Generating Ideas Writing Essay

This post will help you think of better ideas for task 2 questions.

One of the biggest fears students have is opening up the writing paper, looking at task 2 and having no ideas. Idea generation in IELTS writing task 2 is something students worry a lot about, but it doesn’t have to be that way.

The reason for this fear is natural, but there are easy solutions.

First World Problems

Most of the students I teach come from developing countries and they often complain that IELTS writing part two questions are biased towards ‘Western’ countries and are mostly ‘First world problems’. For example:

In some countries, young people are encouraged to work or travel for a year between finishing high school and starting university studies. Discuss the advantages and disadvantages for young people who decide to do this.

‘What the hell is a ‘gap year?” shouted most of the learners in my class. I did have some sympathy for them on this question. Most of the Vietnamese students I currently teach have no first hand experience with taking a year off before going to University. This seems like a very ‘Western’ idea to them and they felt a little bit annoyed with the question, which is totally understandable.

Fortunately, questions like these are rare and most of them will be on familiar topics that most people have an opinion on, such as health, education and the environment. Remember that this is a language test not a general knowledge test.

Do my ideas have to be entertaining?

Many students also worry that their ideas are not interesting enough or they are too boring. The examiner is not looking for you to entertain her. They are looking for you to demonstrate an ability to write an essay in English supported by evidence and relevant examples. There are no extra points for interesting ideas. What the ideas must be is relevant to the question being asked. Have a look at my post on question analysis for help with that.

You can have the most boring ideas in the world and still get a band score 9, as long as your ideas are relevant.

This may seem illogical to some people who have already been to university and know that your ideas should be both relevant and interesting. Stop thinking about how you write at university level, this is an IELTS exam, not a university essay. Give the IELTS examiners what they want and nothing else.

Solutions

Below I will outline several solutions that have worked well for my students in the past. They are:

  1. Common Topic Familiarisation
  2. Brainstorming (least effective)
  3. Mind Mapping
  4. 5 Questions Method
  5. Personal Opinion Method (most effective)

No One Size Fits All

The main thing I have learned from teaching my students these methods is that no one method is suitable for everyone. You have to try each of them out and see which one works for you. When you are practicing remember, the examiner is looking for relevant ideas that you can support by explaining them and giving examples. You should also use the one that gives you ideas quickly. You will only have 2 or 3 minutes for idea generation in the exam. Don’t worry if this is taking you a lot of time at the moment, you will improve with practice. Pick a method below, set yourself a time limit and practice with some old past exam papers.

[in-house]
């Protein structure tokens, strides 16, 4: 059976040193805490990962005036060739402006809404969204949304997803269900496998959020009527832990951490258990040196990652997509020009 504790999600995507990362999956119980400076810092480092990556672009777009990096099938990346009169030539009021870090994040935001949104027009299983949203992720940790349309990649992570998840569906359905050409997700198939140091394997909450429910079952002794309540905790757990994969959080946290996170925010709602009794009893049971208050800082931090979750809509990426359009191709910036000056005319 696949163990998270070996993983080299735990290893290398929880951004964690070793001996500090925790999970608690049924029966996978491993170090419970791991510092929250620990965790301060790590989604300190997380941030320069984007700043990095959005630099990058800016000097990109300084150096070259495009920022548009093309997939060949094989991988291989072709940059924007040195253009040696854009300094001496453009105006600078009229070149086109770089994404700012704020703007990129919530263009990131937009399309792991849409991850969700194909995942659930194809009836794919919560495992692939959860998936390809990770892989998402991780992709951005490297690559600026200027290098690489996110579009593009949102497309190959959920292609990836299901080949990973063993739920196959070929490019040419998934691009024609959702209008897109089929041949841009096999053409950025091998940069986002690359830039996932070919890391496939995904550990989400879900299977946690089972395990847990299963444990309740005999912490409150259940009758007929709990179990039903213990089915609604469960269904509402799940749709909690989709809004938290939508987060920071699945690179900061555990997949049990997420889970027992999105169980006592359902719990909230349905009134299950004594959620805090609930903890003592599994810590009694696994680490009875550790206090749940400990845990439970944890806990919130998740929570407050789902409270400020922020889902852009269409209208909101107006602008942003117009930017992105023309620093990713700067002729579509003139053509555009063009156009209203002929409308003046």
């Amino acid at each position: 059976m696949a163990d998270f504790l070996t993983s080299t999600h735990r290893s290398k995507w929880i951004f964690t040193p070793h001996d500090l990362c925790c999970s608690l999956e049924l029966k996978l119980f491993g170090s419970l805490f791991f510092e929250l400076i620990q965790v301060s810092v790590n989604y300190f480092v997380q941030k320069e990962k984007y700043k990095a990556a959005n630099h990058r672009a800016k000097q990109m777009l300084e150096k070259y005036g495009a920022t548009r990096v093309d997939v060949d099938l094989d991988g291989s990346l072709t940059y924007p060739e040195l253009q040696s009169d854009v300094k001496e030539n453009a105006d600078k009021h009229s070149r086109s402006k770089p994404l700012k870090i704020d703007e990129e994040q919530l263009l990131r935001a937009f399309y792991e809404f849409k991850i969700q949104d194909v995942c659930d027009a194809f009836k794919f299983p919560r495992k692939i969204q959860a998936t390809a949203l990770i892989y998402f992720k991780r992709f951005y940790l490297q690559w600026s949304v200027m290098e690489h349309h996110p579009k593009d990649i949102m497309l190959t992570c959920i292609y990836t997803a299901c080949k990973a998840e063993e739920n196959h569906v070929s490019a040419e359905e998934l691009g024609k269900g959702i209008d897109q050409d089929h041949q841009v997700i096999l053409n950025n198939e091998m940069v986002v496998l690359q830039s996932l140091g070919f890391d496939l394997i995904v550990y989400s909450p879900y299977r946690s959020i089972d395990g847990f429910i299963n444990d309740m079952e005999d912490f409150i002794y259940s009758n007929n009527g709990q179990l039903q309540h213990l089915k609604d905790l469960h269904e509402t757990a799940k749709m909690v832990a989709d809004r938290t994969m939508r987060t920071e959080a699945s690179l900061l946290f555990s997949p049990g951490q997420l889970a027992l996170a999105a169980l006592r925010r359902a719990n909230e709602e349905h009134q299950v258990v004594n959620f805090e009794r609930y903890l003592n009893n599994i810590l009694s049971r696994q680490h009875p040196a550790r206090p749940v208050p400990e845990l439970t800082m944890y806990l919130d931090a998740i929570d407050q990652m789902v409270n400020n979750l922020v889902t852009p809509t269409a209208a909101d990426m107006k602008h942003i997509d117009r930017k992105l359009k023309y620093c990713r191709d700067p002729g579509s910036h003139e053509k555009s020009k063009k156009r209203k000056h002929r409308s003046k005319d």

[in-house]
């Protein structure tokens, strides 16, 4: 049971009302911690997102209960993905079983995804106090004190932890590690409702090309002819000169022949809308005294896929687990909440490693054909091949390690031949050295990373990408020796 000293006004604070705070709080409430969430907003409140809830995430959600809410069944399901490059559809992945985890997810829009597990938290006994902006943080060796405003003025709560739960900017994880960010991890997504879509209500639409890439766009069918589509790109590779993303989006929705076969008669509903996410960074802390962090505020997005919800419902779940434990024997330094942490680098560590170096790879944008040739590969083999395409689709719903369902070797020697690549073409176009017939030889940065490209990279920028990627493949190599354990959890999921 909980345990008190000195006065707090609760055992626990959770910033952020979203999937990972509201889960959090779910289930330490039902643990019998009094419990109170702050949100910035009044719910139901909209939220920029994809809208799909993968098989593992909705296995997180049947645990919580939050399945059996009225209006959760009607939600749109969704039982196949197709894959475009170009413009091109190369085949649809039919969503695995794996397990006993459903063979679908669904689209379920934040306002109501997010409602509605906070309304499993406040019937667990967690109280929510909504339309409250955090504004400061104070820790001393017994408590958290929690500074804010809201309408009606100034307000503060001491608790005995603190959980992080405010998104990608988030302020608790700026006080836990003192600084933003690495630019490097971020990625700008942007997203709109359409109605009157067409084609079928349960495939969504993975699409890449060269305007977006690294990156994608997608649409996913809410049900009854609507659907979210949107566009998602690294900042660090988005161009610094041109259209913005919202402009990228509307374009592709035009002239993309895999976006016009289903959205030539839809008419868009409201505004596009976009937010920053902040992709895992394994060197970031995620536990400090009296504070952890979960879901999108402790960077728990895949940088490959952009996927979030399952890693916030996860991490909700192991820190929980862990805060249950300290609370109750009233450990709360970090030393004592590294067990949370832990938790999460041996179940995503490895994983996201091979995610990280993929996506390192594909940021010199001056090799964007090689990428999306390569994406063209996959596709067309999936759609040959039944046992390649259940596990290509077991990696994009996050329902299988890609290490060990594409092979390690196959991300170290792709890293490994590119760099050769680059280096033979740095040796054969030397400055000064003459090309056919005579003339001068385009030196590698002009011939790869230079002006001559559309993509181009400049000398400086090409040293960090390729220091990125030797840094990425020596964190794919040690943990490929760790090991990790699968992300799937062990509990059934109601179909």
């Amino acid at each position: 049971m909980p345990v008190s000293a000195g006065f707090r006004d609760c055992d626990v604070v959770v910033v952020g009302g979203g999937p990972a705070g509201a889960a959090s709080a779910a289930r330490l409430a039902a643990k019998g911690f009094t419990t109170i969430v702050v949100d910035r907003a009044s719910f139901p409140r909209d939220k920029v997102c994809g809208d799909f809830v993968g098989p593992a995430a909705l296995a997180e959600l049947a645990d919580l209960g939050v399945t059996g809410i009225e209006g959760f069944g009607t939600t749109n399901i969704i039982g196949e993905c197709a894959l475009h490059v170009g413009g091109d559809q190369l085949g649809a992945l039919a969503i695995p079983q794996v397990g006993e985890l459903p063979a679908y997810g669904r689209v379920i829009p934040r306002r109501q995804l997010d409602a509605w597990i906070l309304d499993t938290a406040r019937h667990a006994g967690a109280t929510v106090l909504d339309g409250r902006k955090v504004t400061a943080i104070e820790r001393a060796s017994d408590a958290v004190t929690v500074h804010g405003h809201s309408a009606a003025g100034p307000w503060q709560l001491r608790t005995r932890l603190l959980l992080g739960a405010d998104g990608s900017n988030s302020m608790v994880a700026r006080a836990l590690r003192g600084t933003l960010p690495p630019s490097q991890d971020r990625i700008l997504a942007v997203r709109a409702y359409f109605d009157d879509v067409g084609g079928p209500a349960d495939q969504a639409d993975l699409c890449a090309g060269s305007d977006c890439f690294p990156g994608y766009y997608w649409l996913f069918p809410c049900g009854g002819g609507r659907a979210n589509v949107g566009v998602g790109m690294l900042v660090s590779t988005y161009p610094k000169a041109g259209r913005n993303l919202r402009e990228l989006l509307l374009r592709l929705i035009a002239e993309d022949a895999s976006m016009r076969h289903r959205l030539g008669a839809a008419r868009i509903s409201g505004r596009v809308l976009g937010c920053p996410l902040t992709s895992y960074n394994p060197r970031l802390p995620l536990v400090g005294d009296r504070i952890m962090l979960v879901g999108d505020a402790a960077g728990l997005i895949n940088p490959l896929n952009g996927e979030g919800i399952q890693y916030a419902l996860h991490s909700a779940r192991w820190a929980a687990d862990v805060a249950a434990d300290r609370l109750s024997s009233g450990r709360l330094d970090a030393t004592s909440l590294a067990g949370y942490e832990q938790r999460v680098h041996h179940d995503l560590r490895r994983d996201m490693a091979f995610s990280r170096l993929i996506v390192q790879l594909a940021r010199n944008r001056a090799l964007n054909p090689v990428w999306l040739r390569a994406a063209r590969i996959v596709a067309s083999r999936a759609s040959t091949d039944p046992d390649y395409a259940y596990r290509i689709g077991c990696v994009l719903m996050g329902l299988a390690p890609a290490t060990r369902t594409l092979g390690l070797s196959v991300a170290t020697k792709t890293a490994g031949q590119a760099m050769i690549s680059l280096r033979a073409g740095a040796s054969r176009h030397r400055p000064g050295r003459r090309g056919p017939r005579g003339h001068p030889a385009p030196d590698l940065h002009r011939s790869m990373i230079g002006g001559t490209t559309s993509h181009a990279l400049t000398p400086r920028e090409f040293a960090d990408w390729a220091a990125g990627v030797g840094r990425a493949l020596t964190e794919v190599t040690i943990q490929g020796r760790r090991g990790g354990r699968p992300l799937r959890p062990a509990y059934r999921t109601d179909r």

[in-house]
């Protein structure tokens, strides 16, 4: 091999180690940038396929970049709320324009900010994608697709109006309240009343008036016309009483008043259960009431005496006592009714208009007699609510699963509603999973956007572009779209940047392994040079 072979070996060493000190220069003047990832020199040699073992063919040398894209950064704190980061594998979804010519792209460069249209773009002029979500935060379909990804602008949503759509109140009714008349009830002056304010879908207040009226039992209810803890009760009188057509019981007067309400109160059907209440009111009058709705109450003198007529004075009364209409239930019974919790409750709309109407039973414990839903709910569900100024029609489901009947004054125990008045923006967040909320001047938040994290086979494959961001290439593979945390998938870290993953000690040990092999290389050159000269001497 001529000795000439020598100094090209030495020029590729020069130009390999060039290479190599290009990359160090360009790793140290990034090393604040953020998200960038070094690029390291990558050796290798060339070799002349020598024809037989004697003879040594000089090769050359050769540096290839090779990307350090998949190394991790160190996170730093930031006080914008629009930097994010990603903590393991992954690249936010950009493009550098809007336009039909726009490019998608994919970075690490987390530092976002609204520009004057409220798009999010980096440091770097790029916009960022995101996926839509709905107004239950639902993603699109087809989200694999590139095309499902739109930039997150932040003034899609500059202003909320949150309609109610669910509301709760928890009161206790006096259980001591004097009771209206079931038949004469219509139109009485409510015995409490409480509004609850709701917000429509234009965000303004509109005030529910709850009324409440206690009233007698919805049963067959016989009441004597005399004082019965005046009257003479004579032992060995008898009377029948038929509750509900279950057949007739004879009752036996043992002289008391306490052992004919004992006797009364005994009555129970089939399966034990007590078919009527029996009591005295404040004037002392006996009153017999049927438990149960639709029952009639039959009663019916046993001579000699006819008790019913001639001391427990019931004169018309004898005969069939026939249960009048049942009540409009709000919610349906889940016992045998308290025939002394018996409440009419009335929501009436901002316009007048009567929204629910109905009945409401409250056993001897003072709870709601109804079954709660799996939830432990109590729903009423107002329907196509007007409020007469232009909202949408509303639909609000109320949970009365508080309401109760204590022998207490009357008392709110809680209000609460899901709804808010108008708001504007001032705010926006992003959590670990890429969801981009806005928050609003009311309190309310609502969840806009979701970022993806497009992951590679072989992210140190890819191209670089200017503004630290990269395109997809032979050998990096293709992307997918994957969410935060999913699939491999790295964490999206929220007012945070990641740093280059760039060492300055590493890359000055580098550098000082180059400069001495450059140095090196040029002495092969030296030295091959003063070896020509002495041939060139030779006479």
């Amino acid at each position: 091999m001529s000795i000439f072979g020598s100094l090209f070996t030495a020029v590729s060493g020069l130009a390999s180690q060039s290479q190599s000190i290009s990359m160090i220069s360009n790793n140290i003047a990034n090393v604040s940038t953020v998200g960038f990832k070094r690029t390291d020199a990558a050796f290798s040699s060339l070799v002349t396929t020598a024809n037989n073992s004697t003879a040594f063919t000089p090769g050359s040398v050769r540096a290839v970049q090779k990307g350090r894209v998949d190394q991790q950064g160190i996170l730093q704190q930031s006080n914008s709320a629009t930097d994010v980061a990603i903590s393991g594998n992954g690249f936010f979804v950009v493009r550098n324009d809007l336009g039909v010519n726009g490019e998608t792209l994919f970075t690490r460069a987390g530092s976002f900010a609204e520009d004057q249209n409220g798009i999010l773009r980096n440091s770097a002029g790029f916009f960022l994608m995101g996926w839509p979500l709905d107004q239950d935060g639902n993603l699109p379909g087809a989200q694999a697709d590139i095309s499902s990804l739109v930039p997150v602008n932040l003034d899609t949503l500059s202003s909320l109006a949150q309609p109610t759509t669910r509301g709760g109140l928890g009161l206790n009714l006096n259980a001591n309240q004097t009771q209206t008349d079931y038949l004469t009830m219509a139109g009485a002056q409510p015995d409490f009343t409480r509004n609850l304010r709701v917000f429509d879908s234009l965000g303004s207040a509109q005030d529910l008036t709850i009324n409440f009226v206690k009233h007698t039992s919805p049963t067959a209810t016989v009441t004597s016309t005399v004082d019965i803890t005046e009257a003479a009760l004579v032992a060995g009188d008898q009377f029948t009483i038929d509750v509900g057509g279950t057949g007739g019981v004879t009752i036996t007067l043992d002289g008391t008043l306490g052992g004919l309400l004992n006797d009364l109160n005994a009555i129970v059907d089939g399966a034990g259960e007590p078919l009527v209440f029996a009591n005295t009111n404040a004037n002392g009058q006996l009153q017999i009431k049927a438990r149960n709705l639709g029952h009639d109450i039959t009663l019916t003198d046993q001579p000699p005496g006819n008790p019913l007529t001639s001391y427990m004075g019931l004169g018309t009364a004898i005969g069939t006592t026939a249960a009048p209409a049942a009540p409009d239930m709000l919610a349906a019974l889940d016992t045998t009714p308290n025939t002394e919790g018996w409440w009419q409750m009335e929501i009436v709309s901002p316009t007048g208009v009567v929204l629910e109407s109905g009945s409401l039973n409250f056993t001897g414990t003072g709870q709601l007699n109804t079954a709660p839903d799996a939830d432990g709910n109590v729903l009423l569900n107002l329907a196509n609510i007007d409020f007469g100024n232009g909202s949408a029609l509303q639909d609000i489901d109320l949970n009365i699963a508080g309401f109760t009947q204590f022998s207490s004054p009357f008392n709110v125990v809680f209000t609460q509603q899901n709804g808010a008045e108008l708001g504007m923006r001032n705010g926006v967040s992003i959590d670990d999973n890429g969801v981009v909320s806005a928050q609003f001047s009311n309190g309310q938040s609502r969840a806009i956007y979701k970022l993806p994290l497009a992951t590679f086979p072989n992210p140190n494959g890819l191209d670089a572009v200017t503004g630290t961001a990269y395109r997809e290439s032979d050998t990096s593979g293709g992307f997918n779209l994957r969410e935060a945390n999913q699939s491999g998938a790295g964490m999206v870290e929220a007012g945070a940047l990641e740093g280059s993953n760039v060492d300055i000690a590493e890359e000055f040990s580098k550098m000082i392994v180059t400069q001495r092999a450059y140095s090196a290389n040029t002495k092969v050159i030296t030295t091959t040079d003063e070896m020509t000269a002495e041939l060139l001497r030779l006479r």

1. Common Topic Familiarisation

This simply means knowing the 10 common topics that come up in the exam and learning some vocabulary associated with these repeated topics. The wider your vocabulary the easier it will be for you to think of ideas. If you have time, don’t just stick with the 10 most common topics, go even further.

When you have free time, have a look at some English newspapers and identify some topics that might come up in the IELTS test. When you do this you should be doing two things. The first is simply noting down any unknown vocabulary, try to guess the meaning from the context and then look up the meaning to confirm on your smart phone or dictionary. This will really help you, not only for writing part 2 but also for all the other parts of the IELTS exam.

  1. Brainstorming

Brainstorming is basically thinking of as many ideas as possible relevant to your topic. It was developed by an advertising agency, in order to come up with new ideas for advertising campaigns. The technique involves putting keywords in the middle of a page and then writing down as many ideas associated with that idea as possible.

Some students, and many teachers, love this method and if it works for you then continue to use it, but I have a few problems with it. Firstly, some students spend too much time on this stage and try to think of too many ideas. Secondly, because they are thinking very generally, their ideas are not relevant. It then takes extra time, which you don’t have in the exam, to sort out the relevant from the irrelevant ideas.

  1. Mind Mapping

Mind mapping is a way to visually organise your thoughts on to paper.

Some people love this method, because it represents how their brain is working and allows them to organise their thoughts. It is much more organised than simply brainstorming and can be done very quickly once you have practiced a few times with different questions.